While many Americans battle obesity and their effects such as cardiovascular disease and diabetes, there are many choosing to prevent those conditions by exercising regularly.
"The Centers for Disease Control recently estimated that only 20% of us get the recommended amount of daily exercise," Dr. Brett Osborn, told us. The physician is the author of Get Serious, A Neurosurgeon's Guide to Optimal Health and Fitness.
"Given our diet and lifestyles, it's no wonder that some of our first-world diseases have reached epidemic proportions."
"Let's be clear: This is your health," the expert said candidly. "There is nothing more important. If you don't have good health, you will eventually die, preventing you from doing everything else, from spending time with your loved ones to enjoying your money."
If you're going to exercise - which Osborn applauds - he warns that you will do more harm than good if you've bought into some of the myths and "conventional wisdom" that is, in fact, simply wrong.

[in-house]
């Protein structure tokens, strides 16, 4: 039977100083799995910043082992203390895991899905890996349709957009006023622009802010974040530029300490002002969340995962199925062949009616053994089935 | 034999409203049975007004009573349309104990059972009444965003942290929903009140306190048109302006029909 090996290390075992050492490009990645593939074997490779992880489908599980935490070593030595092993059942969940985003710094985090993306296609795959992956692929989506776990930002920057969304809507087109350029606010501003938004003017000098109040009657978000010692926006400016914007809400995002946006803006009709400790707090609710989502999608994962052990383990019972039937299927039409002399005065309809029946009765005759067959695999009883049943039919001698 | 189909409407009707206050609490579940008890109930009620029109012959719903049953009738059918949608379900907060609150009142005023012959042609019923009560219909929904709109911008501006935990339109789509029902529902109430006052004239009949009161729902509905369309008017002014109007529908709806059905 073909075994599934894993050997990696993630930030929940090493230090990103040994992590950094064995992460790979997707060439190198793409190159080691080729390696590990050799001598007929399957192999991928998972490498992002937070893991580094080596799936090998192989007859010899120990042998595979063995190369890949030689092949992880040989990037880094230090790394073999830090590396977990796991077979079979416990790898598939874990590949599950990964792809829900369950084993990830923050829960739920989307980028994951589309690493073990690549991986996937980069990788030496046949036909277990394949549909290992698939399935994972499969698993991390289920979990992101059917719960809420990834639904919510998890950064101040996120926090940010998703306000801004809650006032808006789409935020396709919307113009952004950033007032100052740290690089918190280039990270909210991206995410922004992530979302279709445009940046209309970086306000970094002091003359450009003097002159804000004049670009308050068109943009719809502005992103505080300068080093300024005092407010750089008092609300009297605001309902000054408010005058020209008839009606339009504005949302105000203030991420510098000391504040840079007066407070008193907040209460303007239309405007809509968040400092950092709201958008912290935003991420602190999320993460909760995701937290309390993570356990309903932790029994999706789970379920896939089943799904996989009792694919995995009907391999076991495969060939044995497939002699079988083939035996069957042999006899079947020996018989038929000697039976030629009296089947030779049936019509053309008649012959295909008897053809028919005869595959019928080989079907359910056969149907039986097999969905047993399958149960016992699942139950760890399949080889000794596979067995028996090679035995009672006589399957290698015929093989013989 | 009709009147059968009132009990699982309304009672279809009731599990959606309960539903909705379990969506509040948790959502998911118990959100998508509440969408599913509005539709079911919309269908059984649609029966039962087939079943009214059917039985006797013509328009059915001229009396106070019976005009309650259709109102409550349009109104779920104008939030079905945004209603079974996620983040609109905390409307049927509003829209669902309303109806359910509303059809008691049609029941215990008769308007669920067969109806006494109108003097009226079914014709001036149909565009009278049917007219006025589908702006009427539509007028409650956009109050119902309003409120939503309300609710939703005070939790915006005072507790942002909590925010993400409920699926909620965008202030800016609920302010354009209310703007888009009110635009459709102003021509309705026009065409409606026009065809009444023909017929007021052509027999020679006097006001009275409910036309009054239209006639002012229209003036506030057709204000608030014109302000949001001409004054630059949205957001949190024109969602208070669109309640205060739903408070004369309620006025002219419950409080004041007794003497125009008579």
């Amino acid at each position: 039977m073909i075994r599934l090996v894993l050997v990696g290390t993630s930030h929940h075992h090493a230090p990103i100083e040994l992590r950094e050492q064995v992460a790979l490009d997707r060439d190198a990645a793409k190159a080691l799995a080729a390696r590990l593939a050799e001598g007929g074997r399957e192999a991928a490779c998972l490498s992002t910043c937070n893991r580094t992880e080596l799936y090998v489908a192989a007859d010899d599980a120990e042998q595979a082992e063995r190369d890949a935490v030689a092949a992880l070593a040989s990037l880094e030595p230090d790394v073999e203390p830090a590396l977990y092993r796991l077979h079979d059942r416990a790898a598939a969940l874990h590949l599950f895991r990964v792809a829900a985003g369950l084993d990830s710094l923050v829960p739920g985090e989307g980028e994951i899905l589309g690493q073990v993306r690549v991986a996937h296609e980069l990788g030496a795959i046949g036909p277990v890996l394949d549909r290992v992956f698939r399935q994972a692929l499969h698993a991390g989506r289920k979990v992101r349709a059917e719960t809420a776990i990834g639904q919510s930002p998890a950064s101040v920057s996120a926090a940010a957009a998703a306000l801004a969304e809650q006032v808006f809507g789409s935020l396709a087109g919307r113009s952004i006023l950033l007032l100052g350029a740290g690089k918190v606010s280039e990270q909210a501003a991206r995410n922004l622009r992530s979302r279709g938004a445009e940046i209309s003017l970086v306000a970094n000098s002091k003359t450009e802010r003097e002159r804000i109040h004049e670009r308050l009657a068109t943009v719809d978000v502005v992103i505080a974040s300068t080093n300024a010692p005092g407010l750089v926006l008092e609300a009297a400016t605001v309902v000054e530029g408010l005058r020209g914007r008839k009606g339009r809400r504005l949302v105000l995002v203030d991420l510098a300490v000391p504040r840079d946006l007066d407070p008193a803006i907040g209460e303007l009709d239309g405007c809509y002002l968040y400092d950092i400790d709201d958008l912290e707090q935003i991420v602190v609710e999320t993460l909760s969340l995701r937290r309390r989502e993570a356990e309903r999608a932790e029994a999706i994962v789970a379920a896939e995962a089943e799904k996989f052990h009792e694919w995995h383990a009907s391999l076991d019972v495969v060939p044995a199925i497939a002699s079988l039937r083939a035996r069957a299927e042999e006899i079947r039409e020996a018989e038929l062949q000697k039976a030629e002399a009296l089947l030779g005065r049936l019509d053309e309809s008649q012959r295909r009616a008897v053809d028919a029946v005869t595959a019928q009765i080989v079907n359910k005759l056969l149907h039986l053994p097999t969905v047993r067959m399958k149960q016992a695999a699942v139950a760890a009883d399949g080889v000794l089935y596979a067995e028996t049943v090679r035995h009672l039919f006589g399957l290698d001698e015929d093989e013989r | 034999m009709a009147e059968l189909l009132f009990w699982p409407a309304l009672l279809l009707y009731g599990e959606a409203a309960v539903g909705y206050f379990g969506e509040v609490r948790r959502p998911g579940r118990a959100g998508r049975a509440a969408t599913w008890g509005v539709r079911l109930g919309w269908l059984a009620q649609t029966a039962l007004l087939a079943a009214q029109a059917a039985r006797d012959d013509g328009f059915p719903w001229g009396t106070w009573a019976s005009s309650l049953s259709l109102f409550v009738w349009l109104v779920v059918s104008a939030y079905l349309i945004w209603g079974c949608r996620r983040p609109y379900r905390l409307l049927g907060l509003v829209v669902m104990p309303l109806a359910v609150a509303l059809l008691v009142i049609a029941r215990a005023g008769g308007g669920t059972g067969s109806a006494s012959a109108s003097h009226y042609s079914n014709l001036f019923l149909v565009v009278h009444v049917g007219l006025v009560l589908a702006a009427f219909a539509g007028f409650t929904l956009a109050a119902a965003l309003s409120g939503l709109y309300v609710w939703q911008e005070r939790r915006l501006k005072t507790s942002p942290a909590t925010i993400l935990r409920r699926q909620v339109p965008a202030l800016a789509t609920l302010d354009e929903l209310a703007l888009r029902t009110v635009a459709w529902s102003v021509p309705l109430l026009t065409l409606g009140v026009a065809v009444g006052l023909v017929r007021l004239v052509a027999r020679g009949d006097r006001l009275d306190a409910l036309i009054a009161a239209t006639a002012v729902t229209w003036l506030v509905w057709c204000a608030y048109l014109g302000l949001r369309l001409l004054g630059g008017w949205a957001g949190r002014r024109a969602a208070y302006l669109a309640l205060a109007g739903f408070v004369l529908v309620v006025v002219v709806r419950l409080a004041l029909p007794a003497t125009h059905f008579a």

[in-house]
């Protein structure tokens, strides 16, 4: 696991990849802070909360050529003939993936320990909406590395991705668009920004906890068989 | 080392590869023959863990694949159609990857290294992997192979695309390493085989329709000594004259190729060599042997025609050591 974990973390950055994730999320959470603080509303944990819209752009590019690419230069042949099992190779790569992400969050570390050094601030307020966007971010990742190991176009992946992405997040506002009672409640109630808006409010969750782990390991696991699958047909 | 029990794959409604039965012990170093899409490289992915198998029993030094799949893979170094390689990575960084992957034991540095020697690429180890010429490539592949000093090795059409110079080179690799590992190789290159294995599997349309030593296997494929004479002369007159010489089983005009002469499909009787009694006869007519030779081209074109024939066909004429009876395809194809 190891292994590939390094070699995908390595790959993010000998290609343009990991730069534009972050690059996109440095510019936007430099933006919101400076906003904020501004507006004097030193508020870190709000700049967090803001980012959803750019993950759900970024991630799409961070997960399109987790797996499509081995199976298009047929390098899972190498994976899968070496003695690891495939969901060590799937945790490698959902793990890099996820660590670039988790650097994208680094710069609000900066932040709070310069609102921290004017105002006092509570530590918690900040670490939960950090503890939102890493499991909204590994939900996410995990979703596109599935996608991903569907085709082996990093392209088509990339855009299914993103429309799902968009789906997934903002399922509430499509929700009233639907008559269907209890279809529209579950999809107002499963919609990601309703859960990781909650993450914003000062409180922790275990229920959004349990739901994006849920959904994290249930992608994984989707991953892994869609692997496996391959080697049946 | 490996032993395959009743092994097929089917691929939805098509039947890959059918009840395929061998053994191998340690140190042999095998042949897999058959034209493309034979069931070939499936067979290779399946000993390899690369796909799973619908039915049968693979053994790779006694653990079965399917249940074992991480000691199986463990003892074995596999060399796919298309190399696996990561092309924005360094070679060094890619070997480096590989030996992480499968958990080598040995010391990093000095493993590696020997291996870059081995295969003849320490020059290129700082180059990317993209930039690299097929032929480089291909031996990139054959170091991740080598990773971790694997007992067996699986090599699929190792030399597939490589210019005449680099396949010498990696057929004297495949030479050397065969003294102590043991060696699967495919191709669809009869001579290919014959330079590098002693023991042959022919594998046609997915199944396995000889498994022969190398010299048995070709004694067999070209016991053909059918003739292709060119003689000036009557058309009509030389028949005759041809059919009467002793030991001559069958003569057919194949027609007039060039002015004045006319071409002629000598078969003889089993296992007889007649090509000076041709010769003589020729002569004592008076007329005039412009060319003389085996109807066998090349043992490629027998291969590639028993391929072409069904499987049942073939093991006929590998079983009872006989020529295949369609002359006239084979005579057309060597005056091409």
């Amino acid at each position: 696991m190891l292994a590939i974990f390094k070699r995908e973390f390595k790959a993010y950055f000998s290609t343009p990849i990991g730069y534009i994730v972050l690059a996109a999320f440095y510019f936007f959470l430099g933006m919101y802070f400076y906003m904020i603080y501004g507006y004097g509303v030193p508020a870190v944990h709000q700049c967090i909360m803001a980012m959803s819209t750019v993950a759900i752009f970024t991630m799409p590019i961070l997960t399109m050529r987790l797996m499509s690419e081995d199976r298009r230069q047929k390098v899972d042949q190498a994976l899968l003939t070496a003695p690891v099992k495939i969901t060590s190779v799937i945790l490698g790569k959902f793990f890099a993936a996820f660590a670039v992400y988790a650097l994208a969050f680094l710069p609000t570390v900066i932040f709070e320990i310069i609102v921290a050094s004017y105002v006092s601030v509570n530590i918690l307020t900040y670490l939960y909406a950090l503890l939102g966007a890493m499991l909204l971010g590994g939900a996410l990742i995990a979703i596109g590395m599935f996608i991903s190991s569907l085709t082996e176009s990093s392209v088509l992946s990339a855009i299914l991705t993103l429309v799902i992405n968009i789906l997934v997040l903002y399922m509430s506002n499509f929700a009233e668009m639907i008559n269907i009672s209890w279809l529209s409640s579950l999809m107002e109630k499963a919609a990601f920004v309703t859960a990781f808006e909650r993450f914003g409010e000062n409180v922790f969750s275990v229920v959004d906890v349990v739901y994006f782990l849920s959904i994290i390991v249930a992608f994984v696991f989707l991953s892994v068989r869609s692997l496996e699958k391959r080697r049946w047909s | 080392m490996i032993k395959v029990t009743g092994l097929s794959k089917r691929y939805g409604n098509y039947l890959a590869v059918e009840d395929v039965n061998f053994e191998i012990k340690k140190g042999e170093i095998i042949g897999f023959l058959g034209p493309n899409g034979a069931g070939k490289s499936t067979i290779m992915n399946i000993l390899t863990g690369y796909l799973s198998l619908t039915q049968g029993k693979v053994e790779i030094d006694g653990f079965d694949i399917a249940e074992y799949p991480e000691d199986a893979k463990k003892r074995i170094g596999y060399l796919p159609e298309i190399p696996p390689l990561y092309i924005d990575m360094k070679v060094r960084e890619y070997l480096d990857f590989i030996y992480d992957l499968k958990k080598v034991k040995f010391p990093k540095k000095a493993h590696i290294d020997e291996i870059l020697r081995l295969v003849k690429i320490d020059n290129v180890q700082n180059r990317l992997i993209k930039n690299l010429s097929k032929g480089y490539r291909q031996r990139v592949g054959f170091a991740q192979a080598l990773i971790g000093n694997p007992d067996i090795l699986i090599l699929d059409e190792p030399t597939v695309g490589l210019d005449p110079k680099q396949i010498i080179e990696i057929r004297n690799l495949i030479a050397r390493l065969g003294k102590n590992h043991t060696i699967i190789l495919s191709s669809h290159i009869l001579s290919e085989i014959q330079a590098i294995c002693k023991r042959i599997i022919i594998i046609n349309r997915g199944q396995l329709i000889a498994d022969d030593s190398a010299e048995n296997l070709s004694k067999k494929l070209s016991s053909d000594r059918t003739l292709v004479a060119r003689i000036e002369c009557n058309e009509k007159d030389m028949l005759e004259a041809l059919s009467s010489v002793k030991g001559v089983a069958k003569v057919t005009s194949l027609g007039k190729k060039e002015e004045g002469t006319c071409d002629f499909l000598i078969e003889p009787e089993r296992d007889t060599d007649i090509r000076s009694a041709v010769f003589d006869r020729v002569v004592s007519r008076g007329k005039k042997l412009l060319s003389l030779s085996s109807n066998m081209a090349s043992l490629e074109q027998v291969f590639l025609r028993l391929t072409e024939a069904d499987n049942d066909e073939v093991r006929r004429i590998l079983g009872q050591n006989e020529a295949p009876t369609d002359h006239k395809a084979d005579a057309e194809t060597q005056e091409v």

Osborn, an avid bodybuilder, shatters some of those misconceptions:
More exercise is always better. Everyone wants more muscle and less fat, Conventional wisdom says that hours and hours of exercise will achieve those results. That's completely wrong, Osborn says. "Overkill is not only unnecessary, it can be counterproductive. You'll get the best results with a strength-training regimen, tailored to meet your needs, which can be accomplished in three to four hours per week," Osborn revealed.
Cardio is better than lifting. For all you chronic dieters and cardio enthusiasts out there trying to shed fat, the right strength-training program can boost your metabolism and help burn off more fat. "By increasing lean muscle mass, you will increase your basal metabolic rate, BMR," Obborn said "Activated, contracting muscles are the body's furnace. Excessive cardio and dieting can eat muscle tissue away, compromising this furnace."
Look out for more fitness fibs in Part Two of our interview tomorrow.
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